Yom Kippur is the Jewish “Day of Atonement,” the holiest day on the Jewish calendar. The day’s laws and customs are intended to focus the individual completely on G-d. This year, Yom Kippur begins a few minutes before sunset on Tuesday, September 18th and concludes after nightfall on Wednesday, September 19th.
Jews traditionally mark Yom Kippur by refraining from eating or drinking for almost 26 hours and spending the day in synagogue, saying special prayers for forgiveness.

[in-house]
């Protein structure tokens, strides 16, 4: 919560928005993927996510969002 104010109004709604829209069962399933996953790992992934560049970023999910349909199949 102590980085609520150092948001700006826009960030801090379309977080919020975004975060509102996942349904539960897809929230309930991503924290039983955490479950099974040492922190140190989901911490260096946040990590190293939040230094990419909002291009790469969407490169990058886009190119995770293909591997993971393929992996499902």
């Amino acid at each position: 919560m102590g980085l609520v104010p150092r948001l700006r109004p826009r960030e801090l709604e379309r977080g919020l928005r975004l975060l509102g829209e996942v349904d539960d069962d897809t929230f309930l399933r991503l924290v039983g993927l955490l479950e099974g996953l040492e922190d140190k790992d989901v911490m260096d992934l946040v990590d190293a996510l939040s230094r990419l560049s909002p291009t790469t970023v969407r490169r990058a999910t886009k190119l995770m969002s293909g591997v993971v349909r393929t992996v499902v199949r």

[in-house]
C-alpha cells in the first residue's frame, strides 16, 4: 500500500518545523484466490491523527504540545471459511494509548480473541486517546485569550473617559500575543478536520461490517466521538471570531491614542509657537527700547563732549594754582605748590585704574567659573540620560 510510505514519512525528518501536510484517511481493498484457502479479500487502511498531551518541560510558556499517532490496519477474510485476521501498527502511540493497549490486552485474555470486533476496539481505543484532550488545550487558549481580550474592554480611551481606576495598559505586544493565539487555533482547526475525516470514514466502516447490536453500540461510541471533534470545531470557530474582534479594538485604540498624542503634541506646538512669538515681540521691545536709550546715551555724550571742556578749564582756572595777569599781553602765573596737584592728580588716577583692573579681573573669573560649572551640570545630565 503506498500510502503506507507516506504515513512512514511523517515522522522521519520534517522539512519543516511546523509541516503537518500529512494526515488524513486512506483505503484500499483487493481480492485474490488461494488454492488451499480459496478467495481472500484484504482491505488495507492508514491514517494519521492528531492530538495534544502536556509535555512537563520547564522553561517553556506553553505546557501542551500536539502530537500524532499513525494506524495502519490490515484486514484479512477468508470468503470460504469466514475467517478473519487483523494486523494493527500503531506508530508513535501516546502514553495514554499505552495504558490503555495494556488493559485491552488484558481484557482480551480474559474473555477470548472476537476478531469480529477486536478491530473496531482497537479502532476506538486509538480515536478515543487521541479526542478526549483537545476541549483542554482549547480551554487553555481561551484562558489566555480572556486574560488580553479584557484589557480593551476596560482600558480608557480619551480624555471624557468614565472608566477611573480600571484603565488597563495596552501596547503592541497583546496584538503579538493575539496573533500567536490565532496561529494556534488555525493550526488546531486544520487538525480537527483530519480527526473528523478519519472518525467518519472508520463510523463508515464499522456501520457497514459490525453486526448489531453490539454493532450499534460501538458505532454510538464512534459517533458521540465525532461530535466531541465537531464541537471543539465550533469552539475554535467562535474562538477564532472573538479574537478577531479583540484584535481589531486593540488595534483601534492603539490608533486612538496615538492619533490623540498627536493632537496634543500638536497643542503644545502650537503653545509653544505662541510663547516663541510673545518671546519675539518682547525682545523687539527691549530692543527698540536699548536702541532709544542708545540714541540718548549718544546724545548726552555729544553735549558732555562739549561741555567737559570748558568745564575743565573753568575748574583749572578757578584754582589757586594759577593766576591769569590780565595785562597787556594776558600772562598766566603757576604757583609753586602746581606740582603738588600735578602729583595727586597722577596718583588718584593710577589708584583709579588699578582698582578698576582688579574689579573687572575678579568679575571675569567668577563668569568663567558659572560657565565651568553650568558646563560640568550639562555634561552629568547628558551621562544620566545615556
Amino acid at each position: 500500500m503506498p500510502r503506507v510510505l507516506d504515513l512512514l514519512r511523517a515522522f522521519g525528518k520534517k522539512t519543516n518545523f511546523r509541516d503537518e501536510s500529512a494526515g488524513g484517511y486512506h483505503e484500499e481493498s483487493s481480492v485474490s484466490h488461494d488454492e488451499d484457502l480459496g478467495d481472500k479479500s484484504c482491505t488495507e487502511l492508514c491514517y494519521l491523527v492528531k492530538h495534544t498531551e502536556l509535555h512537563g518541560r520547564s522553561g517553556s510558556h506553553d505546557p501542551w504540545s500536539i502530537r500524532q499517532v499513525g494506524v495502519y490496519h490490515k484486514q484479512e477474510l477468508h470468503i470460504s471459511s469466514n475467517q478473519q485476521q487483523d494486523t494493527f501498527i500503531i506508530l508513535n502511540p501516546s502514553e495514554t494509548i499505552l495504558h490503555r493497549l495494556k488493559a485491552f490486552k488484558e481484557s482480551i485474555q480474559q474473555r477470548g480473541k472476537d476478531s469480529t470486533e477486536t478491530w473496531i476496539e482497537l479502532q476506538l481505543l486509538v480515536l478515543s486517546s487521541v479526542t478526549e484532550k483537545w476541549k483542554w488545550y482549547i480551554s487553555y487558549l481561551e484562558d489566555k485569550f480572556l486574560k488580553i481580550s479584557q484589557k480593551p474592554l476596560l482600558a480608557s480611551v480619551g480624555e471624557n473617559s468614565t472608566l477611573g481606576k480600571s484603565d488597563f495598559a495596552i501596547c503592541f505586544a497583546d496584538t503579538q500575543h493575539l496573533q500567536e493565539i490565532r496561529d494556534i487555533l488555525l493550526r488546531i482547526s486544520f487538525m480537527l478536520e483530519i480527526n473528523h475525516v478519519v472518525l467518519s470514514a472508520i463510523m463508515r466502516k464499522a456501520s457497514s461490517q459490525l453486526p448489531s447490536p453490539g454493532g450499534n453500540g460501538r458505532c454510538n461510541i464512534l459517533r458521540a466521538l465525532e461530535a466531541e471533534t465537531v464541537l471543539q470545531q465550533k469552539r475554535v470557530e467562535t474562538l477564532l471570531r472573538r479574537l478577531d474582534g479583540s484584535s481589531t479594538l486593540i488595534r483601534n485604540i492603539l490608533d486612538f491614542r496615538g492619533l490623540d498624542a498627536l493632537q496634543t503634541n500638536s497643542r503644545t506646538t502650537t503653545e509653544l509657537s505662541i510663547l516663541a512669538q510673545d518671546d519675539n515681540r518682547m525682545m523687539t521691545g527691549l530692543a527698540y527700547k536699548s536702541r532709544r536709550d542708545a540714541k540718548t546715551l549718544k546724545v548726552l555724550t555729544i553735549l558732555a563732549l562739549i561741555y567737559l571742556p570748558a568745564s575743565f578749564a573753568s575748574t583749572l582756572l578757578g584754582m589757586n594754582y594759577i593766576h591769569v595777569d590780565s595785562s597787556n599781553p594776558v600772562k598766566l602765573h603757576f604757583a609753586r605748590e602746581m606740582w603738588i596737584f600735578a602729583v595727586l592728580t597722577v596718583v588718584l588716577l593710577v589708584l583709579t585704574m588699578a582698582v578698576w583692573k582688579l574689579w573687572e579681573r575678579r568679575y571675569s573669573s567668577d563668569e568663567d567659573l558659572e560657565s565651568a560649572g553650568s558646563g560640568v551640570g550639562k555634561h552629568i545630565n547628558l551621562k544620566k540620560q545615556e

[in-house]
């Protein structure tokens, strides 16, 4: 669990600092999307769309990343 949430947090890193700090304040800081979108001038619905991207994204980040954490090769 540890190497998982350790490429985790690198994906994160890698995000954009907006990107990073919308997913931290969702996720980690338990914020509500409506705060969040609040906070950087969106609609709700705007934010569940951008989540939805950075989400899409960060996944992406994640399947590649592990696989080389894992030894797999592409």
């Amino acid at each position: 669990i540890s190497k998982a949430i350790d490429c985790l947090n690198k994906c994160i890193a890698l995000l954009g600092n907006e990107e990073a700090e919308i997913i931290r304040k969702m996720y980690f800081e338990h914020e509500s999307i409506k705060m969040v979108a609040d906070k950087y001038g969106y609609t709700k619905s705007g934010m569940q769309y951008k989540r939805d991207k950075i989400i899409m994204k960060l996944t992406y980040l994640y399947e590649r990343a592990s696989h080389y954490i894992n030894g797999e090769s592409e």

The day concludes the “Ten Days of Repentance” that begins with the Jewish New Year, Rosh Hashanah. During the entire Ten Days of Repentance special prayers called Selichot are said in the synagogue in the early morning or late at night, and other special additions are added to the customary daily prayers.
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